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My Friend Needs Help (Part 2): Loving the Addict

March 13, 2012

This is a continuation of the, “My Friend Needs Help” series. View Part 1: Understanding the Addict.

Five months ago my grandfather died of kidney cancer. His condition before he passed away restricted him to a hospital bed—and there he existed; lying on a set of clean white sheets for the last few months of his life.

Grandfather’s condition before he passed away had a profound impacted on my father.

I remember hearing Father say to me, out of frustration, "If I get to the point where all I can do is lie on a bed, bring me to the top of a mountain and leave me there. If I make it down, I deserve to live."

Father is the realist of my family, and because he knew he couldn't help his father—he felt defeated.

Providing Hope

In dealing with an addict there is never reason to feel wholly defeated. In fact, there is always hope for recovery. Hope you can look to and hold on to—hope for your addicted loved one. But it isn't that simple.

Your hope isn’t going to help heal anyone, unless it is transferred onto the addict.

I think we have to be careful saying over and over again that there's hope for the addict. Don't misunderstand me; there is, but what if the addict doesn't understand that? What if he’s convinced his addiction is hopeless? Until addicts understand that they can recover, there really isn’t hope.

So here's the big question: How can my addicted loved one know there's hope for him?

And here's the hard answer: You love him.

Love Unconditionally and Carefully!

Loving an addict is hard work; and can be frustrating. If done properly though, your hard work can pay off with great rewards.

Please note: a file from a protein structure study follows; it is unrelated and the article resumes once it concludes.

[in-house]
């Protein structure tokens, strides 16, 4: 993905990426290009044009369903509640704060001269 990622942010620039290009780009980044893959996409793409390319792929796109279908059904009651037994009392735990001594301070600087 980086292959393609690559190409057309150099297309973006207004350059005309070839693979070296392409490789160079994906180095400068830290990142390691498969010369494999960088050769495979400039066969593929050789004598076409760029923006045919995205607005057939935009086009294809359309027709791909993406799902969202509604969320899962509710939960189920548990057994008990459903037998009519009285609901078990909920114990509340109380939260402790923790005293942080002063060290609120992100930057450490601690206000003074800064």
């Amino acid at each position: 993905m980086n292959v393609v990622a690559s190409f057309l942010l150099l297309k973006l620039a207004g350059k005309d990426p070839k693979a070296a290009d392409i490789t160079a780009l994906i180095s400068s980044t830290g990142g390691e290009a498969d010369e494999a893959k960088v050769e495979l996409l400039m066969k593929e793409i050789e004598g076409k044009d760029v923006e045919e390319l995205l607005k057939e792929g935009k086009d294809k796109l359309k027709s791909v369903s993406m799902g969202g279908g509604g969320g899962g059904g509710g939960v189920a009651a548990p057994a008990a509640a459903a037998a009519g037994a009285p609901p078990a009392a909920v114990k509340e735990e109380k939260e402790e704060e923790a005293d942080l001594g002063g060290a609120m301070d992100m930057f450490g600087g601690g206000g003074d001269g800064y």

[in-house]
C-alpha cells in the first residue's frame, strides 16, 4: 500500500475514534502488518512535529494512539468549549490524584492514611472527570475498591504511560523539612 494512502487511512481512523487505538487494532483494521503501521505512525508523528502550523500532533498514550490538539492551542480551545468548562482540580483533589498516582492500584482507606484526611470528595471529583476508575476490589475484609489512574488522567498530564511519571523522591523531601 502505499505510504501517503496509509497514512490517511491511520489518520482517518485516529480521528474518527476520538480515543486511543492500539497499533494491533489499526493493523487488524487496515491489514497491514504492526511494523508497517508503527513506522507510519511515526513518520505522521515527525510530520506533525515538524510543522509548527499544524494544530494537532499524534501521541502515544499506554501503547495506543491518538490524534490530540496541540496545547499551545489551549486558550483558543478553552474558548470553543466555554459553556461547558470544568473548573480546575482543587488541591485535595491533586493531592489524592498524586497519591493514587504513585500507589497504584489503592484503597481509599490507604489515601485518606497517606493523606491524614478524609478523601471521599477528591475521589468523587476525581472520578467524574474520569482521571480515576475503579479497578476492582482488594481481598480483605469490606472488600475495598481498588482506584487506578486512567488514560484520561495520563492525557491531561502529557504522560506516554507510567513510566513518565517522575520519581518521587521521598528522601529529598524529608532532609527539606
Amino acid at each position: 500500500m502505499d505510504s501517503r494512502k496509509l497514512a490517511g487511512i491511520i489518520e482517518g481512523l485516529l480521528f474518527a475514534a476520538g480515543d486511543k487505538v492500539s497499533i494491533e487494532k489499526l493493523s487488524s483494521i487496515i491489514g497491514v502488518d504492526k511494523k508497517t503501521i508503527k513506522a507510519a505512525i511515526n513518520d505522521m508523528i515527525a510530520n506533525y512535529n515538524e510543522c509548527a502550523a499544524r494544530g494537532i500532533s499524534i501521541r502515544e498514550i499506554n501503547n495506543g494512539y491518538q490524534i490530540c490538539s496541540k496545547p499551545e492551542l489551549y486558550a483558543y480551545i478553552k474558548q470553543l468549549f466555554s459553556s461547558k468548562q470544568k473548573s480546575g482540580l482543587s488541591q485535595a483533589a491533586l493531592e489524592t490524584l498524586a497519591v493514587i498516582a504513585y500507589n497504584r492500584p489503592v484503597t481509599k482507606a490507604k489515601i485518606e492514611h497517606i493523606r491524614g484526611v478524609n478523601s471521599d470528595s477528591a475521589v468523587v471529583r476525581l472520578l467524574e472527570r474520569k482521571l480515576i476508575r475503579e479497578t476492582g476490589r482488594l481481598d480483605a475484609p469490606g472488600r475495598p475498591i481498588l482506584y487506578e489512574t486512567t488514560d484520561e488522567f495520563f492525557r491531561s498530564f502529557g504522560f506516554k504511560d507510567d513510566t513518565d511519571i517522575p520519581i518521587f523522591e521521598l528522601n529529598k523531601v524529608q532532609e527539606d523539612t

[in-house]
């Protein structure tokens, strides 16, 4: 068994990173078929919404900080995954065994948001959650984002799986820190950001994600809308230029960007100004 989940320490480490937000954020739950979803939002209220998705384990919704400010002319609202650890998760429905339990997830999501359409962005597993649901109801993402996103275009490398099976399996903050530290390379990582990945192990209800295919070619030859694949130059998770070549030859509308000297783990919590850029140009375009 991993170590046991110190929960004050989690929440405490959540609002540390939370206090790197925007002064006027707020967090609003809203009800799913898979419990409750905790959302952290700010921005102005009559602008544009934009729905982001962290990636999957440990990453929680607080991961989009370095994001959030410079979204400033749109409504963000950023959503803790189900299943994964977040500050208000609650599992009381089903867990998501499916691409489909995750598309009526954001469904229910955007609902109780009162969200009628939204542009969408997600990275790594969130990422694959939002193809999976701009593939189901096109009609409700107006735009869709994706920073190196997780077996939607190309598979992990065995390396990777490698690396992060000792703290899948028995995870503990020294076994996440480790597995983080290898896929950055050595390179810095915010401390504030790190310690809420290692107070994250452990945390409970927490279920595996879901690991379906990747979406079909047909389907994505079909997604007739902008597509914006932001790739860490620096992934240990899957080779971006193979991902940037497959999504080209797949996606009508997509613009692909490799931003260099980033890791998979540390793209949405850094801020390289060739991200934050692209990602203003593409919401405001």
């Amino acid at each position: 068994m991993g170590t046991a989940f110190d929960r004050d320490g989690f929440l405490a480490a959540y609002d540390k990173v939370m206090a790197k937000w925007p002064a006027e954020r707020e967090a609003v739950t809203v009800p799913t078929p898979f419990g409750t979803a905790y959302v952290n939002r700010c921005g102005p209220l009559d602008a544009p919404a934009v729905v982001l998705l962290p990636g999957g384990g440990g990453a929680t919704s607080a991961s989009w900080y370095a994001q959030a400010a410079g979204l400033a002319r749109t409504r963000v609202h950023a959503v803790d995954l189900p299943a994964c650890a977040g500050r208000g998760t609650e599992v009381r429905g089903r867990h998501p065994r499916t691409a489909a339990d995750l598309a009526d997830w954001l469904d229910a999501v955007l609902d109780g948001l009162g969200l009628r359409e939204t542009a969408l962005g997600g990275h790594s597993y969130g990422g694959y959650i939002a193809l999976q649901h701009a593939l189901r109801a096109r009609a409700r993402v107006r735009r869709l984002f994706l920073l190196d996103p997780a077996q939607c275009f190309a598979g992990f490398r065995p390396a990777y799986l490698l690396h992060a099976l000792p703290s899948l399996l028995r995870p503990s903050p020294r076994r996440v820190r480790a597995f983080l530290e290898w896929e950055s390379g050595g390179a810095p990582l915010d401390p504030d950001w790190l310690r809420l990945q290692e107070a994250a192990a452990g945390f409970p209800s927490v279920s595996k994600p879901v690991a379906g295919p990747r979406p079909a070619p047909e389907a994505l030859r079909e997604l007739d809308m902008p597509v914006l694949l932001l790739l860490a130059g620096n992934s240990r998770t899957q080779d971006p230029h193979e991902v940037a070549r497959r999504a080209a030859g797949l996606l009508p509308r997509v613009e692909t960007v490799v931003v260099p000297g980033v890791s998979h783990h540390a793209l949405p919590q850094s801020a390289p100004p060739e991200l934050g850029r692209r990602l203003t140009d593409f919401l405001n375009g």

Love is a key that can open one of two doors. The first door leads towards enabling the addict, and unknowingly permits his irresponsible lifestyle. The second door—leads towards recovery.

Door #1

Misapplied unconditional love can, and probably will, backfire one you. Let me explain.

Usually it starts small. You begin to notice signs of addiction in your loved one's life, and instead of confronting the problem, you forgive it.

Forgiveness is easy at first. But when you continue responding to an addict with care, support and even money, you don't give the addict reason to change. In fact, you indirectly encourage him to continue pursuing his irresponsible lifestyle.

And as the addict gets sicker, you try harder. But your help is responded to with excuses and lies because your addicted loved one feels terrible disappointing someone who cares for him.

Interestingly, this sort of optimistic love often leads to anger. When you don't see your help responded to with respect and honesty, it's very easy to get mad at the addict.

Misapplied love results in a vicious cycle of lies, irresponsibility and anger. This kind of love doesn't show the addict there's hope for him.

Door #2

Loving an addict properly may be one of the hardest things you’ll ever do, but the rewards are worth the pain. Here are a few things to remember:

  • Be patient! This is the key to loving any addict. There is no quick fix to addiction—it's going to be a life-long struggle. Recovery takes time.
  • You can't always change someone, but you can always change the way you deal with a person.
  • Remember you're dealing with a disease. The problem isn’t you or your loved one, the problem is the addiction.
  • Understanding the addict is an important part of loving him properly.
  • If your love doesn’t eventually provide the addict with hope for recovery, then you're not loving him properly.
  • Be careful not to change who you are as you deal with an addict. Helping at the expense of more than just your time, can result in feeling responsible for the addict's mistakes.


Applying these concepts of proper love in your relationship with an addict can change the way both of you view addiction.

Loving an addict properly is tricky business, but it's an essential step you must bravely take as you help your friend recover.

Continue learning how to help your friend or loved one by reading the third post in our series – Confronting the Addict.